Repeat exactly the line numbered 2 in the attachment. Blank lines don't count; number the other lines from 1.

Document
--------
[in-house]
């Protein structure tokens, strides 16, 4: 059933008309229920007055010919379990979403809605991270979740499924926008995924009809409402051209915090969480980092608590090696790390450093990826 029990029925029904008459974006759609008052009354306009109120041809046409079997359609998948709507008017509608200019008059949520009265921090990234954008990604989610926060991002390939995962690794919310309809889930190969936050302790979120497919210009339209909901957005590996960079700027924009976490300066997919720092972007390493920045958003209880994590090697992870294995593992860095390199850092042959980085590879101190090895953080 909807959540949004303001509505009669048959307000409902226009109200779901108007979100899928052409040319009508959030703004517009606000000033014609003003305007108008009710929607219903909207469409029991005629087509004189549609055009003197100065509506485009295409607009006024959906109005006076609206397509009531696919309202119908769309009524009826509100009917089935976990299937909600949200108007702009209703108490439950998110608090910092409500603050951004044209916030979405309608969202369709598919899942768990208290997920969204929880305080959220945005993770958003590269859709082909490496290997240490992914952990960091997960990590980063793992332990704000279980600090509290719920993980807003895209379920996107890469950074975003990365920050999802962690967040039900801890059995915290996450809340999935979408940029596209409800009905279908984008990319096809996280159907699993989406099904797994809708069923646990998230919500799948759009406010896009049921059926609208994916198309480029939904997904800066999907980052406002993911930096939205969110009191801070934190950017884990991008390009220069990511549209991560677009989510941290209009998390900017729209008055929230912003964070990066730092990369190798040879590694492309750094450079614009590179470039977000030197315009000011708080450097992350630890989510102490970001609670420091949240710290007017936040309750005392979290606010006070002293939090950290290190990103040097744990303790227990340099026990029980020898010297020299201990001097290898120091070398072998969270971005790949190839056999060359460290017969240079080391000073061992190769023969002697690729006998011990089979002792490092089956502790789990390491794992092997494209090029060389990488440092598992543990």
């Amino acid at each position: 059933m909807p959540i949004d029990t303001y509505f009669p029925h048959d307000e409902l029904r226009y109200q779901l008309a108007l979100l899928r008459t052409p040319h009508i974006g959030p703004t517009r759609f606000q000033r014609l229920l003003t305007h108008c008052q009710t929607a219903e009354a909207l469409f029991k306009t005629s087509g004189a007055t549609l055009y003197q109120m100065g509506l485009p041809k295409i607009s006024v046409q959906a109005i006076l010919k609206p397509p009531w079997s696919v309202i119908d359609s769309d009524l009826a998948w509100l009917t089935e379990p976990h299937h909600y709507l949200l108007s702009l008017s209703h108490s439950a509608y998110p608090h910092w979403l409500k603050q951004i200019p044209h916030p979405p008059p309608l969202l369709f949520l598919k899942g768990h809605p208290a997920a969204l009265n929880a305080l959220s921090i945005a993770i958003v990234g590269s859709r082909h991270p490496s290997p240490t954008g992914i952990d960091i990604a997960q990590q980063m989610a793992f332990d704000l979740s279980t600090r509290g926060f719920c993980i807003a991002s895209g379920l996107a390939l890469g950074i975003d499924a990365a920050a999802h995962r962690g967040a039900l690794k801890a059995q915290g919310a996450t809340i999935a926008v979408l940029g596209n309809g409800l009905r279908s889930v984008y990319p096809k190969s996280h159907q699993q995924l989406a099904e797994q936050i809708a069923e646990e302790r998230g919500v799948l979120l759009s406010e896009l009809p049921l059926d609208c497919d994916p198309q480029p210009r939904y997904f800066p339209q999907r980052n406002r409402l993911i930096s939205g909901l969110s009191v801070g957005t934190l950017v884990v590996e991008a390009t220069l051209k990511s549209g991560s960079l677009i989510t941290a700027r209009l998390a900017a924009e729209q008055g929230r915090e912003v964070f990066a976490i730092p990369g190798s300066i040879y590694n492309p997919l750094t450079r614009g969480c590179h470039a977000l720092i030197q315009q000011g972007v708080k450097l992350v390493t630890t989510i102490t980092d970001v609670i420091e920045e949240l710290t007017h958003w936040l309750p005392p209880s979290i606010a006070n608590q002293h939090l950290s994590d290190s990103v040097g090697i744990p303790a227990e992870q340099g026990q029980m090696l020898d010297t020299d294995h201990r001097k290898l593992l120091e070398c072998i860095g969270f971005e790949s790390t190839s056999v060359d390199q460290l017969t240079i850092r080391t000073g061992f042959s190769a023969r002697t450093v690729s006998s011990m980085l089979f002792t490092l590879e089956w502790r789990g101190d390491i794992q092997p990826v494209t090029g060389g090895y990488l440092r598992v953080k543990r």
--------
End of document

């Protein structure tokens, strides 16, 4: 059933008309229920007055010919379990979403809605991270979740499924926008995924009809409402051209915090969480980092608590090696790390450093990826 029990029925029904008459974006759609008052009354306009109120041809046409079997359609998948709507008017509608200019008059949520009265921090990234954008990604989610926060991002390939995962690794919310309809889930190969936050302790979120497919210009339209909901957005590996960079700027924009976490300066997919720092972007390493920045958003209880994590090697992870294995593992860095390199850092042959980085590879101190090895953080 909807959540949004303001509505009669048959307000409902226009109200779901108007979100899928052409040319009508959030703004517009606000000033014609003003305007108008009710929607219903909207469409029991005629087509004189549609055009003197100065509506485009295409607009006024959906109005006076609206397509009531696919309202119908769309009524009826509100009917089935976990299937909600949200108007702009209703108490439950998110608090910092409500603050951004044209916030979405309608969202369709598919899942768990208290997920969204929880305080959220945005993770958003590269859709082909490496290997240490992914952990960091997960990590980063793992332990704000279980600090509290719920993980807003895209379920996107890469950074975003990365920050999802962690967040039900801890059995915290996450809340999935979408940029596209409800009905279908984008990319096809996280159907699993989406099904797994809708069923646990998230919500799948759009406010896009049921059926609208994916198309480029939904997904800066999907980052406002993911930096939205969110009191801070934190950017884990991008390009220069990511549209991560677009989510941290209009998390900017729209008055929230912003964070990066730092990369190798040879590694492309750094450079614009590179470039977000030197315009000011708080450097992350630890989510102490970001609670420091949240710290007017936040309750005392979290606010006070002293939090950290290190990103040097744990303790227990340099026990029980020898010297020299201990001097290898120091070398072998969270971005790949190839056999060359460290017969240079080391000073061992190769023969002697690729006998011990089979002792490092089956502790789990390491794992092997494209090029060389990488440092598992543990």